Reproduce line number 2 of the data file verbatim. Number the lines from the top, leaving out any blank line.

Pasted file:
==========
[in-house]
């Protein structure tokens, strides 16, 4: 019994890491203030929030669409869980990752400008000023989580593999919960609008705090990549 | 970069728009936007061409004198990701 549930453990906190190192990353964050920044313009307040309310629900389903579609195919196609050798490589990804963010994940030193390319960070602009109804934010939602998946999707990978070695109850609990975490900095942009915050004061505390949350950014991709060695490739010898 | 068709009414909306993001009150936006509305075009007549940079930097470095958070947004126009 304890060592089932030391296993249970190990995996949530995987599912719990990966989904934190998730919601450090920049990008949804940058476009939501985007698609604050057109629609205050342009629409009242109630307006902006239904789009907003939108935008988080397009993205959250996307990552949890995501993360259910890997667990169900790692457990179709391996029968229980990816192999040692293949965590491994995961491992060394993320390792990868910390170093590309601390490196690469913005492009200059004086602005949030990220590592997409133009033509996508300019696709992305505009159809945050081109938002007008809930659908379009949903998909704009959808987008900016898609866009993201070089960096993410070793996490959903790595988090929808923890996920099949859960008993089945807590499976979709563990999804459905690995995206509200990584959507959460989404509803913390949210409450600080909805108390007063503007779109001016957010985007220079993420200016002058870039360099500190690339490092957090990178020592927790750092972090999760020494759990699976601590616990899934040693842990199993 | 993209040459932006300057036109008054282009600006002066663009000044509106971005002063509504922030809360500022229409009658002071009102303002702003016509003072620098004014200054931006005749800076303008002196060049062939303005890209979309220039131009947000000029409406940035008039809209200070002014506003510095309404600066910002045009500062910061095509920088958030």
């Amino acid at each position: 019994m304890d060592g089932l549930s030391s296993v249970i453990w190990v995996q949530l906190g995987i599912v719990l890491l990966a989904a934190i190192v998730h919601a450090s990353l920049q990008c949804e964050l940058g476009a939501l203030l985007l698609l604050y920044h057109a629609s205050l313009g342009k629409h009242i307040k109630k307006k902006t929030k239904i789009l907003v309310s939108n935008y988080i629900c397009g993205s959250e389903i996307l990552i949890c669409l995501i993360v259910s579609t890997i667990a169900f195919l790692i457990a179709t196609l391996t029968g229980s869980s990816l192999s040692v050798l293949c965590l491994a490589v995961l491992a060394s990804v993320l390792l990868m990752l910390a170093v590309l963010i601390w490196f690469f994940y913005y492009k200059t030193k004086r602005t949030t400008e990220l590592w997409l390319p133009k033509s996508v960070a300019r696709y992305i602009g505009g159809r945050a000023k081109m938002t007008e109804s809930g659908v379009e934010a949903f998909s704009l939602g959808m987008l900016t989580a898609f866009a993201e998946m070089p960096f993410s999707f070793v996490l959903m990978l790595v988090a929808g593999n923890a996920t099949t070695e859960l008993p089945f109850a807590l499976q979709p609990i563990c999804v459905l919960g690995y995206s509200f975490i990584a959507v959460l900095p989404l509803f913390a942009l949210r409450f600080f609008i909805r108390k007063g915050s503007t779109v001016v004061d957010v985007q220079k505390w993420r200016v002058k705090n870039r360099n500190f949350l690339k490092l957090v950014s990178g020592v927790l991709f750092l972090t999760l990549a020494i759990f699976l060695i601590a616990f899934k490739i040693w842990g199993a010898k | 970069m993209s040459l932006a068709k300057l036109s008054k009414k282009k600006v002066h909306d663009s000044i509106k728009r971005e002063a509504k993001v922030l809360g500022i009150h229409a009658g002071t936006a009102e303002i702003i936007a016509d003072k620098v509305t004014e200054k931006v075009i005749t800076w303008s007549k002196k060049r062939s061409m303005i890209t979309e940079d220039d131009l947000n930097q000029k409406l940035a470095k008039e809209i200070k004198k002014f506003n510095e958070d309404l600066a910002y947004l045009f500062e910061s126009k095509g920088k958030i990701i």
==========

């Protein structure tokens, strides 16, 4: 019994890491203030929030669409869980990752400008000023989580593999919960609008705090990549 | 970069728009936007061409004198990701 549930453990906190190192990353964050920044313009307040309310629900389903579609195919196609050798490589990804963010994940030193390319960070602009109804934010939602998946999707990978070695109850609990975490900095942009915050004061505390949350950014991709060695490739010898 | 068709009414909306993001009150936006509305075009007549940079930097470095958070947004126009 304890060592089932030391296993249970190990995996949530995987599912719990990966989904934190998730919601450090920049990008949804940058476009939501985007698609604050057109629609205050342009629409009242109630307006902006239904789009907003939108935008988080397009993205959250996307990552949890995501993360259910890997667990169900790692457990179709391996029968229980990816192999040692293949965590491994995961491992060394993320390792990868910390170093590309601390490196690469913005492009200059004086602005949030990220590592997409133009033509996508300019696709992305505009159809945050081109938002007008809930659908379009949903998909704009959808987008900016898609866009993201070089960096993410070793996490959903790595988090929808923890996920099949859960008993089945807590499976979709563990999804459905690995995206509200990584959507959460989404509803913390949210409450600080909805108390007063503007779109001016957010985007220079993420200016002058870039360099500190690339490092957090990178020592927790750092972090999760020494759990699976601590616990899934040693842990199993 | 993209040459932006300057036109008054282009600006002066663009000044509106971005002063509504922030809360500022229409009658002071009102303002702003016509003072620098004014200054931006005749800076303008002196060049062939303005890209979309220039131009947000000029409406940035008039809209200070002014506003510095309404600066910002045009500062910061095509920088958030």